It’s important to understand that, even with the expedited approval, all COVID-19 vaccines approved went through the three phases of vaccine clinical trials. These trials included tens of thousands of individuals who have taken the vaccines. We are grateful to these clinical trial participants as they provided the data on safety, effectiveness, side-effects, and more needed to evaluate the vaccine. The FDA is undertaking a comprehensive evaluation of all information related to each COVID-19 vaccine to determine if the potential benefits outweigh any potential risks prior to approving it for use.

How does the FDA evaluate vaccines for the EUA?

The FDA is evaluating vaccine data using internal career scientists and physicians to independently review the vaccine manufacturers' data and findings. In addition to the internal review, the FDA holds public meetings of the Vaccine and Related Biologic Products Advisory Committee to discuss the vaccine.These meetings include external scientists and public health experts not affiliated with the FDA. After the general meeting, the FDA evaluates the data and the public hearing comments making its final recommendation – approving or not approving for emergency use. 

Does the EUA mean that a vaccine is approved and clinical trials stop?

No, the FDA expects all vaccine manufacturers to implement ongoing monitoring (Phase IV of the clinical trial process) of the vaccines for deaths, hospitalizations, and serious or clinically significant adverse events among individuals receiving the vaccine. Monitoring informs the ongoing benefit-risk evaluation and whether continued use is permitted under the EUA. 

Vaccine manufacturers need to continue their clinical trials beyond the EUA, providing additional safety and effectiveness data to pursue full approval once the EUA expires. The Foundation provides resources where you and your loved one can learn more about COVID-19 Clinical Trials.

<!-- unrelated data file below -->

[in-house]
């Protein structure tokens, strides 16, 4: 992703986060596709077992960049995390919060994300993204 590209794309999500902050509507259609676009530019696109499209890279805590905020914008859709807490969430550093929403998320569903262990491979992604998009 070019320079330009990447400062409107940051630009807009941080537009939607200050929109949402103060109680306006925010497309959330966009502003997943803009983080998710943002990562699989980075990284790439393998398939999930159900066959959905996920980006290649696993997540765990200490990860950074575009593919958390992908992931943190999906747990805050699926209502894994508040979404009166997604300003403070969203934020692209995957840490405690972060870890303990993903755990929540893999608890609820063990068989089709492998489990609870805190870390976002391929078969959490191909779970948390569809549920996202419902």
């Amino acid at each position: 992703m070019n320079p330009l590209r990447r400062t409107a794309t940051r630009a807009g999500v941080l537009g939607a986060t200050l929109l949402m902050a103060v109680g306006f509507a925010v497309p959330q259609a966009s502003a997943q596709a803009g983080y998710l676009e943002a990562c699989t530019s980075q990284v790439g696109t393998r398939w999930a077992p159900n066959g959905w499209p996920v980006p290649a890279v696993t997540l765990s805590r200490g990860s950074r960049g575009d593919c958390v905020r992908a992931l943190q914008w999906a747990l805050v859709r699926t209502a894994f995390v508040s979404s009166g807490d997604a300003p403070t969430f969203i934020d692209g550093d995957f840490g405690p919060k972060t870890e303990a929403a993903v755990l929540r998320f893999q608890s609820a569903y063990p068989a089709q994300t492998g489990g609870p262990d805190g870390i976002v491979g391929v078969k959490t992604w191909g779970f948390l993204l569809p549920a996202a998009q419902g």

Managing worries about the vaccine

You may be questioning whether getting the COVID-19 vaccine is right for you, including worries about how quickly it was developed. Add in a lot of conflicting information and opinions on the internet, and this can be the perfect recipe for anxiety.

Video Length 00:02:02

COVID-19 Vaccines: Everyone protects each other In this video, learn what IBD patients need to know about the COVID-19 vaccines.

Here are some ways you can manage your worries as you consider the COVID-19 vaccine:

  • Limit your information sources to reputable medical organizations that provide specific data and references about the vaccine, versus message boards, blogs, or other websites that may be vaguer about where information comes from
  • Any hyperbolic, extreme language - either positive or negative - about the COVID-19 vaccine is probably incorrect
  • If you are unsure about getting the COVID-19 vaccine, try creating a pros and cons worksheet

Discuss your worries with your IBD team. If this doesn’t help with your anxiety, you may want to meet with a counselor or therapist. With the pandemic, many therapists are now seeing people via telemedicine, considerably opening access to services. You can see any therapist in your home state.As more data and information is released about the vaccines, including information relevant to the IBD community, we will continue to update our patients and health care professionals.

We are grateful to our COVID-19 Supporters and Contributors for writing and reviewing the content above including members of our National Scientific Advisory Committee.

This resource is provided in part by:


Last updated July, 2022


1 The History of Vaccines, An Educational resource by the College of Physicians of Philadelphia,, accessed 12/7/20. 

2 Emergency Use Authorization for Vaccines Explained,, accessed 12/7/20.

3 Emergency Use Authorization for Vaccines Explained,, accessed 12/7/20.